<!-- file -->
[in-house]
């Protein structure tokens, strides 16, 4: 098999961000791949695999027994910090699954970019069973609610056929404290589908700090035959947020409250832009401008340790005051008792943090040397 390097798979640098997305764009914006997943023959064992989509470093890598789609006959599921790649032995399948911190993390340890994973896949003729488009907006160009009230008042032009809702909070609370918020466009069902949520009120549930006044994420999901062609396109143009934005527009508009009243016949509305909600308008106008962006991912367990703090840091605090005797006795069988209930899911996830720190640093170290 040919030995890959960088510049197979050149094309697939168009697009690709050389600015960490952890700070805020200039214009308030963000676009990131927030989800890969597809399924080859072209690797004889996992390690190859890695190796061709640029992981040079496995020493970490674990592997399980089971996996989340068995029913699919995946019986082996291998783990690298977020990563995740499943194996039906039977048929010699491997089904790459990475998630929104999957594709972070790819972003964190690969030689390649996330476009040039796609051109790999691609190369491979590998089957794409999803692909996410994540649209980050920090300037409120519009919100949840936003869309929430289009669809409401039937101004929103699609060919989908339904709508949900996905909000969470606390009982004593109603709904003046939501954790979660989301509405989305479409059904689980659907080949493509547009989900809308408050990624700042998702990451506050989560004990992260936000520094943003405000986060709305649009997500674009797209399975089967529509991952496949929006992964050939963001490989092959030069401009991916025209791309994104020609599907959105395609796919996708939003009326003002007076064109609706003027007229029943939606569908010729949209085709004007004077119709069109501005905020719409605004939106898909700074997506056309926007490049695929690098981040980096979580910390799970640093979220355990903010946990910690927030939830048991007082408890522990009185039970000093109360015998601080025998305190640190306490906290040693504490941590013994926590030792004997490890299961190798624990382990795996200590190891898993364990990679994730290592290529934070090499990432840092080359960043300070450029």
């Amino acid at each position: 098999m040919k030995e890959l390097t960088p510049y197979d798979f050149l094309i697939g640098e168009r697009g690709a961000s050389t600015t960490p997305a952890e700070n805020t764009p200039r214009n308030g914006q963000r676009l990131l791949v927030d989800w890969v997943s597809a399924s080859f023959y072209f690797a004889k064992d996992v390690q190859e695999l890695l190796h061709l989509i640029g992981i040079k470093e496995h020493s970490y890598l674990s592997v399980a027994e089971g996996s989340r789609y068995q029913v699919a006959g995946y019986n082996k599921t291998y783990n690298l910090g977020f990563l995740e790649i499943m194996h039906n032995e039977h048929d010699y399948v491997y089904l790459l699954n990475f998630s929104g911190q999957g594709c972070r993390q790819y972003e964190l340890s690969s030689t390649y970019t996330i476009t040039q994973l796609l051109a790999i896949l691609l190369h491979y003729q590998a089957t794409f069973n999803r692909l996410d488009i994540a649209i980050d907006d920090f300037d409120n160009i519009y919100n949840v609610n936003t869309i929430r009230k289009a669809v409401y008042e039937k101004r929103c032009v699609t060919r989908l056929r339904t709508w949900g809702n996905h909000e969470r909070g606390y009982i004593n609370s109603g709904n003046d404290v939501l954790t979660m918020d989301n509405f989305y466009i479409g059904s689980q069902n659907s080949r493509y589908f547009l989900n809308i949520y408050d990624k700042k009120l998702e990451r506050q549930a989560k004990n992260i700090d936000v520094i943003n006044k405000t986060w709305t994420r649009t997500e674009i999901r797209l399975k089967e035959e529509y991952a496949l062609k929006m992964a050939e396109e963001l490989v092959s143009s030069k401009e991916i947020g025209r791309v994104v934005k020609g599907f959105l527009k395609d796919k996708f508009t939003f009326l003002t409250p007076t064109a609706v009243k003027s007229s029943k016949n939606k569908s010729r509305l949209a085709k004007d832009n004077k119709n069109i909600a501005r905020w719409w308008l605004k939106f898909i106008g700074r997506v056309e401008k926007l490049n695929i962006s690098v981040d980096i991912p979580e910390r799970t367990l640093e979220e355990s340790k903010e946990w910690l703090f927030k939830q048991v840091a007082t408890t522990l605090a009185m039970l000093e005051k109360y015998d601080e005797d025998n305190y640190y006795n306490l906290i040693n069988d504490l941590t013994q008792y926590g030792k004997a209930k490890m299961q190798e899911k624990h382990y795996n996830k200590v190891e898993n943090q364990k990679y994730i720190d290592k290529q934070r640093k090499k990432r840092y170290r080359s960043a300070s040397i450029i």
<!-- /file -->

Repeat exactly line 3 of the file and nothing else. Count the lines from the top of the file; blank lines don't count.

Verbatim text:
């Amino acid at each position: 098999m040919k030995e890959l390097t960088p510049y197979d798979f050149l094309i697939g640098e168009r697009g690709a961000s050389t600015t960490p997305a952890e700070n805020t764009p200039r214009n308030g914006q963000r676009l990131l791949v927030d989800w890969v997943s597809a399924s080859f023959y072209f690797a004889k064992d996992v390690q190859e695999l890695l190796h061709l989509i640029g992981i040079k470093e496995h020493s970490y890598l674990s592997v399980a027994e089971g996996s989340r789609y068995q029913v699919a006959g995946y019986n082996k599921t291998y783990n690298l910090g977020f990563l995740e790649i499943m194996h039906n032995e039977h048929d010699y399948v491997y089904l790459l699954n990475f998630s929104g911190q999957g594709c972070r993390q790819y972003e964190l340890s690969s030689t390649y970019t996330i476009t040039q994973l796609l051109a790999i896949l691609l190369h491979y003729q590998a089957t794409f069973n999803r692909l996410d488009i994540a649209i980050d907006d920090f300037d409120n160009i519009y919100n949840v609610n936003t869309i929430r009230k289009a669809v409401y008042e039937k101004r929103c032009v699609t060919r989908l056929r339904t709508w949900g809702n996905h909000e969470r909070g606390y009982i004593n609370s109603g709904n003046d404290v939501l954790t979660m918020d989301n509405f989305y466009i479409g059904s689980q069902n659907s080949r493509y589908f547009l989900n809308i949520y408050d990624k700042k009120l998702e990451r506050q549930a989560k004990n992260i700090d936000v520094i943003n006044k405000t986060w709305t994420r649009t997500e674009i999901r797209l399975k089967e035959e529509y991952a496949l062609k929006m992964a050939e396109e963001l490989v092959s143009s030069k401009e991916i947020g025209r791309v994104v934005k020609g599907f959105l527009k395609d796919k996708f508009t939003f009326l003002t409250p007076t064109a609706v009243k003027s007229s029943k016949n939606k569908s010729r509305l949209a085709k004007d832009n004077k119709n069109i909600a501005r905020w719409w308008l605004k939106f898909i106008g700074r997506v056309e401008k926007l490049n695929i962006s690098v981040d980096i991912p979580e910390r799970t367990l640093e979220e355990s340790k903010e946990w910690l703090f927030k939830q048991v840091a007082t408890t522990l605090a009185m039970l000093e005051k109360y015998d601080e005797d025998n305190y640190y006795n306490l906290i040693n069988d504490l941590t013994q008792y926590g030792k004997a209930k490890m299961q190798e899911k624990h382990y795996n996830k200590v190891e898993n943090q364990k990679y994730i720190d290592k290529q934070r640093k090499k990432r840092y170290r080359s960043a300070s040397i450029i």